[00:04:01] If you have acid reflux instead of running off to your local pharmacy and taking an over-the-counter acid reflux medication, we need to try to figure out what is the actual root cause of this. How can we change our diet? What can we be taking naturally to help soothe and ease the digestive tract? Are we taking a probiotic? Are we taking natural nutrients that help with the coating of the upper and lower GI tract? Something like the MinAcid formulation, which is containing things like slippery elm and marshmallow root extract, things that are calming and soothing as opposed to detrimental that we are finding with all of these over-the-counter medications. Now, you can be told by people in traditional medicine that, oh, you have to be very careful with taking dietary supplements. You know, there are so many different problems and side effects that can occur from these but we have to look at the science, and we have to understand that there is no science that shows that taking slippery elm extract is detrimental to your health or comes with a whole host of side effects. It doesn’t come with any of those side effects that we see with the over-the-counter and the prescribed medications. This is something that we have to recognize. We can look at the scientific studies,The American Gastroenterology Association came out with their findings over a decade ago showing that long term use of NSAIDS,causes severe intestinal damage, severe intestinal damage, this was from the main association in the United States for Gastro Health. This was published in their Clinical Gastroenterology Journal, that the chronic use of nsaids, non-steroidal anti-inflammatory drugs has an increased risk of bleeding and visible, just not guessing, visible damage to small intestines. This is a problem folks, because how many people are taking nsaids on a regular daily basis? You know, there was a report that came out a couple of years ago in Time magazine where they were talking about, you know dietary supplements and how this can create all of these problems and so they they populated all of the data from the FDA between the years 2004 and 2015. And this was looking at individuals who were younger in age. So this was actually published in the Journal of Adolescent Health. And they said, you know, out of all of these individuals, they found some of them had these side effects from taking dietary supplements. And you have to question what supplements were they taking and how were they taking these supplements. Was this also in accordance with bad diet? At the end of the day, it did not result in deaths, it did not result in multiple hospitalizations. You’re talking over ten years of data and they found 166 hospitalizations in ten years,now, let’s take a look at what actually occurs when you start to look at NSAIDs. When you look at those over- the- counter medications, what are the actual statistics when it comes to that. That is where we have to really stop, pause, scratch our heads and say, hmm this is a problem, we know that prescribed medications are known to create significant, severe adverse drug reactions leading to, you know, over a million hospitalizations each and every single year and leading to over 100,000 deaths per year because of prescribed drugs, drugs that just came with a bad side effect that can lead to severe problems, complications, hospitalization and even death. So, I just gave you something that came out that was supposed to scare everyone from Time magazine, that they looked at the data of adolescents utilizing dietary supplements and in an over ten-year period, 11 years, they had 166 hospitalizations, we look at one year in this country and we have over a million hospitalized individuals. And this is where we have to pause and say, what can we be doing better? † [00:08:43]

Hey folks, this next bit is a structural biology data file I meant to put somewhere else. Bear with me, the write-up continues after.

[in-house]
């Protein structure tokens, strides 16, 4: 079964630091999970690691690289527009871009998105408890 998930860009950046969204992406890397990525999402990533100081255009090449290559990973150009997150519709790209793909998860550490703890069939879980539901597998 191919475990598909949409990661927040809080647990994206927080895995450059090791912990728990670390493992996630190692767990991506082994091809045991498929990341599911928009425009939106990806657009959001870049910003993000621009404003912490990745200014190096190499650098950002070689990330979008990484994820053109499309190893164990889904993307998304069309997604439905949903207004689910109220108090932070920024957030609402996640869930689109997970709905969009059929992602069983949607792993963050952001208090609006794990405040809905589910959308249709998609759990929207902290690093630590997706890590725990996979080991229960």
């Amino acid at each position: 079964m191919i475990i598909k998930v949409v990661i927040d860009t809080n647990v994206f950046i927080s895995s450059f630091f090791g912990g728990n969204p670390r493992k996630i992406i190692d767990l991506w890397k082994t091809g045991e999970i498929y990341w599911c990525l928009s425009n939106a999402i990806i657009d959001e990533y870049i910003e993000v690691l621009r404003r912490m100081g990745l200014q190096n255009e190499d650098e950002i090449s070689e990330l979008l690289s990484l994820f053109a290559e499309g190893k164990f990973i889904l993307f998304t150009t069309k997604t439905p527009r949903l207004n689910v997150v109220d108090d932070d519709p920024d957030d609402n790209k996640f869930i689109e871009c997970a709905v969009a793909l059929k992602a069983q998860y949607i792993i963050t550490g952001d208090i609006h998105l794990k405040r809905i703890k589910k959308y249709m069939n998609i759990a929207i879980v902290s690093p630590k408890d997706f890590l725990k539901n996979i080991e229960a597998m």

[00:08:44] First, we need to educate ourselves, we need to understand that prescribed medications, as well as over-the-counter medications, come with a whole host of negative side effects. Clearly, we know that there is the nutrient depletions that can occur with all of these medications. So, if we have to be on a medication or if we have to take one of these over-the-counter drugs. What can we do to offset that? This is one we want to look at that drug induced nutrient depletion chart and really follow that say, okay, if I’m taking this medication, I’m taking this over-the-counter medication and it’s going to lower my CoQ10, that means that if I’m taking this medication, I need to also be taking Coenzyme Q10 to remedy that problem. So that’s one aspect that we have to look at. We have to understand that over-the-counter drugs, prescribed medications, are certainly a major problem. Harvard University came out and they talked about this. They talked about the mis- prescribing, the overdosing, the self-prescribing, leading to all of these potentially deadly risks. And we can see in this country the uptake of use in prescription medications. You now see different celebrities out there promoting these different drugs that they take. “I take this because I have migraines”, “I take this because I have acid reflux”, “I take this because I have psoriatic arthritis”, and they’re almost sensationalizing these medications. and that’s a very unfortunate thing as I always mention, there’s only two countries in the entire world where direct to consumer marketing is allowed by pharmaceutical companies, and that’s in the United States as well as New Zealand. † [00:10:26]